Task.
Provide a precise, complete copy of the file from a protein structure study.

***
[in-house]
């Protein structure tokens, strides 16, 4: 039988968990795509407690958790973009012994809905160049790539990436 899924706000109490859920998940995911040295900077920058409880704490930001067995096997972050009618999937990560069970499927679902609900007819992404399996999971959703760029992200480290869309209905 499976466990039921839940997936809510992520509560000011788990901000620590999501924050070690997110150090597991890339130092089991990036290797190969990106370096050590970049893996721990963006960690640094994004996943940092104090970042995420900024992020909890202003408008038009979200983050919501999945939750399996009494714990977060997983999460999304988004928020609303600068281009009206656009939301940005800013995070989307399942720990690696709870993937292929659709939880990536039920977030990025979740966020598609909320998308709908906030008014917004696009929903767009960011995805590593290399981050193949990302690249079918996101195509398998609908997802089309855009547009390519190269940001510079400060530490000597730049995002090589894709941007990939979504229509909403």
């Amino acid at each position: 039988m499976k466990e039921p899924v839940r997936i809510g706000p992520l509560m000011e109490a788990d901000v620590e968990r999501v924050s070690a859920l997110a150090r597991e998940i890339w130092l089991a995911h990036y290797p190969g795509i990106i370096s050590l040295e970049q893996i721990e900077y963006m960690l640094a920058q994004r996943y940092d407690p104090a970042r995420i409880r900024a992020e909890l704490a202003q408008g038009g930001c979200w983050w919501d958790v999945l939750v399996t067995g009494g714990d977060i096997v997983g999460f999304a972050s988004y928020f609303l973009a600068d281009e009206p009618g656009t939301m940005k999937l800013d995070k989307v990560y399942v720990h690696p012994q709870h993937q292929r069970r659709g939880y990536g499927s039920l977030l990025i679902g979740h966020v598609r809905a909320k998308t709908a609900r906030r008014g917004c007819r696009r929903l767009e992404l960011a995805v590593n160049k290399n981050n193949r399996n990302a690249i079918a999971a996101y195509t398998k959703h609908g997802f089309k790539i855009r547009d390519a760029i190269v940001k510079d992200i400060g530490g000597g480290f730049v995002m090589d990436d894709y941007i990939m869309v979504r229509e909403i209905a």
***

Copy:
[in-house]
């Protein structure tokens, strides 16, 4: 039988968990795509407690958790973009012994809905160049790539990436 899924706000109490859920998940995911040295900077920058409880704490930001067995096997972050009618999937990560069970499927679902609900007819992404399996999971959703760029992200480290869309209905 499976466990039921839940997936809510992520509560000011788990901000620590999501924050070690997110150090597991890339130092089991990036290797190969990106370096050590970049893996721990963006960690640094994004996943940092104090970042995420900024992020909890202003408008038009979200983050919501999945939750399996009494714990977060997983999460999304988004928020609303600068281009009206656009939301940005800013995070989307399942720990690696709870993937292929659709939880990536039920977030990025979740966020598609909320998308709908906030008014917004696009929903767009960011995805590593290399981050193949990302690249079918996101195509398998609908997802089309855009547009390519190269940001510079400060530490000597730049995002090589894709941007990939979504229509909403």
């Amino acid at each position: 039988m499976k466990e039921p899924v839940r997936i809510g706000p992520l509560m000011e109490a788990d901000v620590e968990r999501v924050s070690a859920l997110a150090r597991e998940i890339w130092l089991a995911h990036y290797p190969g795509i990106i370096s050590l040295e970049q893996i721990e900077y963006m960690l640094a920058q994004r996943y940092d407690p104090a970042r995420i409880r900024a992020e909890l704490a202003q408008g038009g930001c979200w983050w919501d958790v999945l939750v399996t067995g009494g714990d977060i096997v997983g999460f999304a972050s988004y928020f609303l973009a600068d281009e009206p009618g656009t939301m940005k999937l800013d995070k989307v990560y399942v720990h690696p012994q709870h993937q292929r069970r659709g939880y990536g499927s039920l977030l990025i679902g979740h966020v598609r809905a909320k998308t709908a609900r906030r008014g917004c007819r696009r929903l767009e992404l960011a995805v590593n160049k290399n981050n193949r399996n990302a690249i079918a999971a996101y195509t398998k959703h609908g997802f089309k790539i855009r547009d390519a760029i190269v940001k510079d992200i400060g530490g000597g480290f730049v995002m090589d990436d894709y941007i990939m869309v979504r229509e909403i209905a």